It is often considered a productivity-killing, innovation-stifling beast whose only useful domain is within the walls of some huge, hulking enterprise or sitting in a wiki nobody ever reads.
I have always found distaste for process fascinating and now even moreso that configuration management and version control have become such core tenets of the DevOps movement. The main purpose of those tools is to provide structure for software development and operations to increase reproducibility, reliability, and standardization of those activities.
NSA Crypto, Web Traps, Learn by Doing, and Distributed Testing
However one defines "enterprise," what really matters is an organization's culture.
Bill Higgins of IBM and I have been working on an article about DevOps in the enterprise. DevOps is mostly closely associated with Internet giants and web startups, but increasingly we are observing companies we lump under the banner of “enterprises” trying — and often struggling — to adopt the sorts of DevOps culture and practices we see at places like Etsy. As we tried to catalog the success and failure patterns of DevOps adoption in the enterprise, we ran into an interesting problem: we couldn’t precisely define what makes a company an enterprise. Without a well understood context, it was hard to diagnose inhibitors or to prescribe any particular advice.
So, we decided to pause our article and turn our minds to the question “What is an enterprise, anyway?” We first tried to define an enterprise based on its attributes, but as you’ll see, these are problematic:
- More then N employees
- Definitions like this don’t interest us. What changes magically when you cross the line between 999 and 1,000 employees? Or 9,999 and 10,000? Wherever you put the line, it’s arbitrary. I’ll grant that 30-person companies work differently from 10,000 person companies, and that 100-person companies have often adopted the overhead and bureaucracy of 10,000 person companies (not a pretty sight). But drawing an arbitrary line in the sand isn’t helpful.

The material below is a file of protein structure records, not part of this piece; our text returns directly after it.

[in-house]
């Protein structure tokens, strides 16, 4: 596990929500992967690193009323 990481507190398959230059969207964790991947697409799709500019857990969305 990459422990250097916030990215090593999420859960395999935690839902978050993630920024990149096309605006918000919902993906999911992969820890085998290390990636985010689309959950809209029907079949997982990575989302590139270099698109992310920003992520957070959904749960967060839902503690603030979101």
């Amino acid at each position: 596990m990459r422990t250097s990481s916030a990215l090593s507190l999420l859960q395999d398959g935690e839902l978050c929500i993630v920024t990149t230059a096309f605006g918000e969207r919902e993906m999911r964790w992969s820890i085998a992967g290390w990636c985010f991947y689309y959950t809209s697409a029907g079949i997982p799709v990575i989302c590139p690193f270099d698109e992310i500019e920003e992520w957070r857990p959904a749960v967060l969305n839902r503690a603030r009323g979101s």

- Juju — Canonical’s cloud orchestration software, intended to be a peer of chef and puppet. (via svrn)
- Cultural Heritage Symbols — workshopped icons to indicate interactives, big data, makerspaces, etc. (via Courtney Johnston)
- Quinn Norton: Students as Hackers (EdTalks) — if you really want to understand the future, don’t look at how people are looking at technology, look at how they are misusing technology.
Retro Hackery, Etsy Ops, Distributed Identity, and lolcoders
- How Things Work: Summer Games Edition — admire the real craftsmanship in those early games. This has a great description of using raster interrupts to extend the number of sprites, and how and why double-buffering was expensive in terms of memory.
- IAMA: Etsy Ops Team (Reddit) — the Etsy ops team does an IAMA on Reddit. Everything from uptime to this sage advice about fluid data: A nice 18 year old Glenfiddich scales extremely well, especially if used in an active active configuration with a glass in each hand. The part of Scotland where Glenfiddich is located also benefits from near-permanent exposure to the Cloud (several clouds in fact). (via Nelson Minar)
- Who Learns What When You Log Into Facebook (Tim Bray) — nice breakdown of who learns what and how, part of Tim’s work raising the qualify of conversation about online federated identity.
- lolcommits — takes a photo of the programmer on each git commit. (via Nelson Minar)
Simplifying IT automation
IT infrastructure should be simpler to automate. A new method of describing IT configurations and policy as data formats can help us get there. To understand this conclusion, it helps to understand how the existing tool chains of automation software came to be.
In the beginnings of IT infrastructure, administrators seeking to avoid redundant typing wrote scripts to help them manage their growing computer hordes. The development of these inhouse automation systems were not without cost; each organization built its own redundant tools. As scripting gurus left an organization, these scripts were often very difficult to maintain by new employees.
As we all know by the huge number of books written on the topic, software development sometimes has a large amount of time investment required to do it right. Systems management software is especially complex, due to all the possible variables and corner cases to be managed. These inhouse scripting systems often grew to be fragile.